Seyfarth synopsis: The Board majority holds firm to its standard for evaluating employer work rules despite Member Miscimarra’s vigorous dissent advocating for a new, clearer standard that takes into account an employer’s legitimate business justifications.

Last Wednesday, a split Board panel (Hirozawa, McFerran) held in William Beaumont Hospital and Jeri Antilla, 363 NLRB No. 162,  that several work rules promulgated by a Michigan hospital violated the National Labor Relations Act.  The Board’s analysis of the hospital’s work rules arose out of a dispute regarding whether the hospital acted lawfully in firing two nurses for bullying behavior following an investigation into the death of a newborn at the hospital.  The Board unanimously upheld the Administrative Law Judge’s finding that the terminations were lawful, but Member Miscimarra, in a scathing partial dissent, disagreed with the Board panel’s finding that certain work rules were unlawful. He called for the Board to adopt a new standard that would allow the Board to consider the degree of adverse impact a given rule might have on protected activity and the legitimate justifications an employer may have for maintaining such a rule.

The Board panel, in affirming the administrative law judge’s finding that several of the rules violated the Act, reached even farther–declaring two additional rules to be unlawful under the Board’s Lutheran Heritage standard.  Specifically, the Board panel found the hospital’s language prohibiting conduct that “impedes harmonious interactions and relationships” and “negative or disparaging comments about the…professional capabilities of an employee or physician to employees, physicians, patients, or visitors” to be unlawful because such language “would reasonably be construed to prohibit expressions of concerns over working conditions.”

In his dissent, Member Miscimarra called for the Board to abandon its Lutheran Heritage standard, under which he claimed that “reasonable work requirements have become like Lord Voldemort in Harry Potter: they are ever-present but must not be identified by name.”  In doing so, Member Miscimarra identified numerous defects with the Lutheran Heritage “reasonably construe” standard, including that the standard: (1) ignores legitimate employer justifications of particular rules; (2) invalidates facially neutral work rules solely because they are ambiguous;  and (3) prohibits the Board from differentiating among industries or taking specific events into consideration that may justify the work rule, noting that the hospital setting should have factored into the analysis of the rules in this case.  Member Miscimarra commented that the standard has resulted in extensive confusion and litigation, arguing that the application of the standard does not permit one to understand the difference between many “lawful” and “unlawful” rules.    Member Miscimarra noted that the Board’s standard stems from a misguided belief that unless employers correctly anticipate and carve out every possible overlap with NLRA coverage, employees are best served by not having employment policies, rules, and handbooks, claiming that “in this respect, Lutheran Heritage requires perfection that literally has become the enemy of the good.”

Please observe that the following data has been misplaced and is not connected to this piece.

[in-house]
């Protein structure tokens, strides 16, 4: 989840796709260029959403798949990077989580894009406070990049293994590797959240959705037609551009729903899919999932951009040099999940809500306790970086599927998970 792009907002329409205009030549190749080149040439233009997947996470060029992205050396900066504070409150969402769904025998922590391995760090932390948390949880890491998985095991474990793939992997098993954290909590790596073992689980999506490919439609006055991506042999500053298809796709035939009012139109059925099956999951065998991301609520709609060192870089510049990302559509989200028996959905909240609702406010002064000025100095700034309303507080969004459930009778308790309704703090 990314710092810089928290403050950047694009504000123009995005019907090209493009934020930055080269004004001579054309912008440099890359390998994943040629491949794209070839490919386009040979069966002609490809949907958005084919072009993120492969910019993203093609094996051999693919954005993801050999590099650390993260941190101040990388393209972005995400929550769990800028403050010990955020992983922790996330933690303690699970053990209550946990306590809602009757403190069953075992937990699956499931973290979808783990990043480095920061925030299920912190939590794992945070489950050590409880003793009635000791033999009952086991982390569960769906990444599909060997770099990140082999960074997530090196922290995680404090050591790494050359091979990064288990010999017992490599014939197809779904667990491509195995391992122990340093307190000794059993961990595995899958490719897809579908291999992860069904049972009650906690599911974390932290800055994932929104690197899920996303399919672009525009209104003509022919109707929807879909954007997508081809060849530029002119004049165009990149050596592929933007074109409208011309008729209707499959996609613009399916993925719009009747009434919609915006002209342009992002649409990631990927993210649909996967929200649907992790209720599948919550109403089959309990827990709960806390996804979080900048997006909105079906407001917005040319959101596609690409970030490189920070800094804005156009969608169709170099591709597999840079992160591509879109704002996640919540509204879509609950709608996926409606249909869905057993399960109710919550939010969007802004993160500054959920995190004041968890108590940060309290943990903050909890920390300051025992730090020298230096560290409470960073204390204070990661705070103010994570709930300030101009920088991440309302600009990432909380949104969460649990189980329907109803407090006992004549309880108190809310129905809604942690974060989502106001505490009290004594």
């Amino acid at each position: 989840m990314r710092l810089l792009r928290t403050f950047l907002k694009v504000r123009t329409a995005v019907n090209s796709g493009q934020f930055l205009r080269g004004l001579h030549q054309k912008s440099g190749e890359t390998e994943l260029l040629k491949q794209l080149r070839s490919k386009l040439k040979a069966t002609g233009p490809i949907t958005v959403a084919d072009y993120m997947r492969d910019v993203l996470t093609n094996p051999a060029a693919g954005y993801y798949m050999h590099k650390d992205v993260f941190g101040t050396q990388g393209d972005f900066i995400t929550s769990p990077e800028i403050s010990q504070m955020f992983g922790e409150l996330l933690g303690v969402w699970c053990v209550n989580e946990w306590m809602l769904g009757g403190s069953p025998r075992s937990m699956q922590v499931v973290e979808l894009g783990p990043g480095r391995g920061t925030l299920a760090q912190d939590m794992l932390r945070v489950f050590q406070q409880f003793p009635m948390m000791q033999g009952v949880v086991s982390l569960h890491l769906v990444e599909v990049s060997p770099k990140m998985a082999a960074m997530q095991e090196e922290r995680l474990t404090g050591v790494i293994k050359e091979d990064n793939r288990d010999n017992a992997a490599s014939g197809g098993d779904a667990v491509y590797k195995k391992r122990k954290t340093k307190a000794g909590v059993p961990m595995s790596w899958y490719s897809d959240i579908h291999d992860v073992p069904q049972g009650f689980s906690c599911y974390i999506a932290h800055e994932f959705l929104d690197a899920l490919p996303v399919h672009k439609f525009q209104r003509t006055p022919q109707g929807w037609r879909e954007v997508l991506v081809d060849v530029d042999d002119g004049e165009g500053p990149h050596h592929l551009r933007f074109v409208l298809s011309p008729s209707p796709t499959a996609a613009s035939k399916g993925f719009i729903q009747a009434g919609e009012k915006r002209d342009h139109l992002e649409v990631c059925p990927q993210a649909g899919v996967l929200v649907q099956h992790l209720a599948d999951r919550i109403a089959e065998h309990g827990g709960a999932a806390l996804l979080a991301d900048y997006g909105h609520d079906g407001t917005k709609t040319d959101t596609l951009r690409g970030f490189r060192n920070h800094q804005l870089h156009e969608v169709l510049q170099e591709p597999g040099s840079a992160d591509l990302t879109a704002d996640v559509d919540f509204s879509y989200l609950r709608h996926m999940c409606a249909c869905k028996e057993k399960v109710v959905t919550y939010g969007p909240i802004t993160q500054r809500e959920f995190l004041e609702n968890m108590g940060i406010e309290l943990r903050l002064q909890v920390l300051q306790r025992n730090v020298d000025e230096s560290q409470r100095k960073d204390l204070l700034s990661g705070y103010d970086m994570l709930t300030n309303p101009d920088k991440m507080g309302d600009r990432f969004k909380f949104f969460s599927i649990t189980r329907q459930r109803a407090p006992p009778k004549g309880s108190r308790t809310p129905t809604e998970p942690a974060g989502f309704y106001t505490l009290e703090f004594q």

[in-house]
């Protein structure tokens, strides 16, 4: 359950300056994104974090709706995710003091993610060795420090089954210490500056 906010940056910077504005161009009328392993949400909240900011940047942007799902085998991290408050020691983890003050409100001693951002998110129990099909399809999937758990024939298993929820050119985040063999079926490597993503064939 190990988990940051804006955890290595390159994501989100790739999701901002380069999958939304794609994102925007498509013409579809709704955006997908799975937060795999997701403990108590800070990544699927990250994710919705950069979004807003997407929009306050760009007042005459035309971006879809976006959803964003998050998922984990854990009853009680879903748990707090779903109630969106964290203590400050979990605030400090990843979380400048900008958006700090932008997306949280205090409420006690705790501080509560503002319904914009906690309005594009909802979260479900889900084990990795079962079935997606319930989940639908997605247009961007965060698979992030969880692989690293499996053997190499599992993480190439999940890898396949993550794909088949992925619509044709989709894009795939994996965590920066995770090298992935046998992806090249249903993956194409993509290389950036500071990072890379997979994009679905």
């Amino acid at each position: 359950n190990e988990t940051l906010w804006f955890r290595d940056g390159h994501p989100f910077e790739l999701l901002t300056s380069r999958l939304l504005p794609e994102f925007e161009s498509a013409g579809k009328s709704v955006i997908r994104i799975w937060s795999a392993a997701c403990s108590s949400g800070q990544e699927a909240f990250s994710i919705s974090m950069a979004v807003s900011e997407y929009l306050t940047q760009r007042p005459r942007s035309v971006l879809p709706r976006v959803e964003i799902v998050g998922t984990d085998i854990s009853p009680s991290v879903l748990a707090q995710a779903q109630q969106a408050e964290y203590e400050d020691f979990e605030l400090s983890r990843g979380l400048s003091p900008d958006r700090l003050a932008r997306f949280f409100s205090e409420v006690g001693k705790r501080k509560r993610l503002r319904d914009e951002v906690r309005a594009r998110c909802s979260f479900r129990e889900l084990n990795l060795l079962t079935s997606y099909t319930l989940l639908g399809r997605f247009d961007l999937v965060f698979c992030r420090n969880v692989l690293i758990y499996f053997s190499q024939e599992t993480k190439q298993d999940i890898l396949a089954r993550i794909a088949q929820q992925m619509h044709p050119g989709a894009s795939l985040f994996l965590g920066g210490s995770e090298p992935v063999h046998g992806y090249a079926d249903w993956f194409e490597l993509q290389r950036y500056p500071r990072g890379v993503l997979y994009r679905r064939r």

Employer Takeaways

Although Member Miscimarra’s dissent may offer some solace to employers frustrated by the Board’s recent rulings in the context of employer policies and work rules, unfortunately, the Board majority has chosen not to pursue a clearer standard for evaluating employment policies, once again leaving employers seeking guidance as to what constitutes a lawful work rule with confusion instead of answers. While the Board’s intense focus on workplace rules lingers, employers should consult their labor lawyers to ensure their work rules can withstand the Board’s scrutiny and to determine whether such narrowly-tailored lawful rules actually further the employer’s legitimate business interests.